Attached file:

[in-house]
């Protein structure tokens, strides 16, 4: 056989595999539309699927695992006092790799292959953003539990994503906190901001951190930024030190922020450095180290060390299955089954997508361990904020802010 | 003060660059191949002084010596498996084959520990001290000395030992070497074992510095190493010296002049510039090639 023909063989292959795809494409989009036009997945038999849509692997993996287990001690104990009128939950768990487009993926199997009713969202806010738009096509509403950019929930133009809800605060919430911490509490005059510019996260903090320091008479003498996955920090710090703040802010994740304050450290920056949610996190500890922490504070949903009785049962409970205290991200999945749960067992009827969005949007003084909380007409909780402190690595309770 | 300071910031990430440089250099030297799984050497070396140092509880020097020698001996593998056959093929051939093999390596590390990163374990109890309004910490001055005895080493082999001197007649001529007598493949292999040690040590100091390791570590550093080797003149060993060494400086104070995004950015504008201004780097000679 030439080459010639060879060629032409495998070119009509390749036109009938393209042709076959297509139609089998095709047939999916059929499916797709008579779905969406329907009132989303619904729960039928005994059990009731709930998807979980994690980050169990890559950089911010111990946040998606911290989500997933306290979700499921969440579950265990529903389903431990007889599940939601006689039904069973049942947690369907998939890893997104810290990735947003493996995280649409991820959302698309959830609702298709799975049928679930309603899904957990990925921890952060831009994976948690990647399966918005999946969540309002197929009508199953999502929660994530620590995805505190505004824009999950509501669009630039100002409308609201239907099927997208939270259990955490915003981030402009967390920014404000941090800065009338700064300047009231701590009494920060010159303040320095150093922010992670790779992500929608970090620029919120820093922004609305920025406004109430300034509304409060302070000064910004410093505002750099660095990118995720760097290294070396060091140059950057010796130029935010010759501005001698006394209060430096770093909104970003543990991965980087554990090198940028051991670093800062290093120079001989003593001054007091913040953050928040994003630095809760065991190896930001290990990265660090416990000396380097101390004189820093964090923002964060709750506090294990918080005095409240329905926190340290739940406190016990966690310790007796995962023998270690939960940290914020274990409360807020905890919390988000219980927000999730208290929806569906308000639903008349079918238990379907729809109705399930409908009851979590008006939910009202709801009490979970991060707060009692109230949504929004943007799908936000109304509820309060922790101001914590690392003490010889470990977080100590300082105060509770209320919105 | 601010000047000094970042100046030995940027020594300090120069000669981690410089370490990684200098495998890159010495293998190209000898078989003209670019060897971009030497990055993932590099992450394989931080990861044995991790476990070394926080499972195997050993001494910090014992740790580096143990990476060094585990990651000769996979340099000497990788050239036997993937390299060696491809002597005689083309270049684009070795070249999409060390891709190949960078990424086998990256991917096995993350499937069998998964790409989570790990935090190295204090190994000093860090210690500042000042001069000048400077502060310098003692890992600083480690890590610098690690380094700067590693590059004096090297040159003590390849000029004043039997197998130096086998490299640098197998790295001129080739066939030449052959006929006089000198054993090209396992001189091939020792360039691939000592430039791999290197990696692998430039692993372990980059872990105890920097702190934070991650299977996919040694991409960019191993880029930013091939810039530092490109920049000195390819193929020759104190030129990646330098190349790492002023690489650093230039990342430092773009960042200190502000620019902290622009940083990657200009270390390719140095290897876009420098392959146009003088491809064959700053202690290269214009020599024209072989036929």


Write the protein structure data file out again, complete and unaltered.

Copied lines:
[in-house]
């Protein structure tokens, strides 16, 4: 056989595999539309699927695992006092790799292959953003539990994503906190901001951190930024030190922020450095180290060390299955089954997508361990904020802010 | 003060660059191949002084010596498996084959520990001290000395030992070497074992510095190493010296002049510039090639 023909063989292959795809494409989009036009997945038999849509692997993996287990001690104990009128939950768990487009993926199997009713969202806010738009096509509403950019929930133009809800605060919430911490509490005059510019996260903090320091008479003498996955920090710090703040802010994740304050450290920056949610996190500890922490504070949903009785049962409970205290991200999945749960067992009827969005949007003084909380007409909780402190690595309770 | 300071910031990430440089250099030297799984050497070396140092509880020097020698001996593998056959093929051939093999390596590390990163374990109890309004910490001055005895080493082999001197007649001529007598493949292999040690040590100091390791570590550093080797003149060993060494400086104070995004950015504008201004780097000679 030439080459010639060879060629032409495998070119009509390749036109009938393209042709076959297509139609089998095709047939999916059929499916797709008579779905969406329907009132989303619904729960039928005994059990009731709930998807979980994690980050169990890559950089911010111990946040998606911290989500997933306290979700499921969440579950265990529903389903431990007889599940939601006689039904069973049942947690369907998939890893997104810290990735947003493996995280649409991820959302698309959830609702298709799975049928679930309603899904957990990925921890952060831009994976948690990647399966918005999946969540309002197929009508199953999502929660994530620590995805505190505004824009999950509501669009630039100002409308609201239907099927997208939270259990955490915003981030402009967390920014404000941090800065009338700064300047009231701590009494920060010159303040320095150093922010992670790779992500929608970090620029919120820093922004609305920025406004109430300034509304409060302070000064910004410093505002750099660095990118995720760097290294070396060091140059950057010796130029935010010759501005001698006394209060430096770093909104970003543990991965980087554990090198940028051991670093800062290093120079001989003593001054007091913040953050928040994003630095809760065991190896930001290990990265660090416990000396380097101390004189820093964090923002964060709750506090294990918080005095409240329905926190340290739940406190016990966690310790007796995962023998270690939960940290914020274990409360807020905890919390988000219980927000999730208290929806569906308000639903008349079918238990379907729809109705399930409908009851979590008006939910009202709801009490979970991060707060009692109230949504929004943007799908936000109304509820309060922790101001914590690392003490010889470990977080100590300082105060509770209320919105 | 601010000047000094970042100046030995940027020594300090120069000669981690410089370490990684200098495998890159010495293998190209000898078989003209670019060897971009030497990055993932590099992450394989931080990861044995991790476990070394926080499972195997050993001494910090014992740790580096143990990476060094585990990651000769996979340099000497990788050239036997993937390299060696491809002597005689083309270049684009070795070249999409060390891709190949960078990424086998990256991917096995993350499937069998998964790409989570790990935090190295204090190994000093860090210690500042000042001069000048400077502060310098003692890992600083480690890590610098690690380094700067590693590059004096090297040159003590390849000029004043039997197998130096086998490299640098197998790295001129080739066939030449052959006929006089000198054993090209396992001189091939020792360039691939000592430039791999290197990696692998430039692993372990980059872990105890920097702190934070991650299977996919040694991409960019191993880029930013091939810039530092490109920049000195390819193929020759104190030129990646330098190349790492002023690489650093230039990342430092773009960042200190502000620019902290622009940083990657200009270390390719140095290897876009420098392959146009003088491809064959700053202690290269214009020599024209072989036929």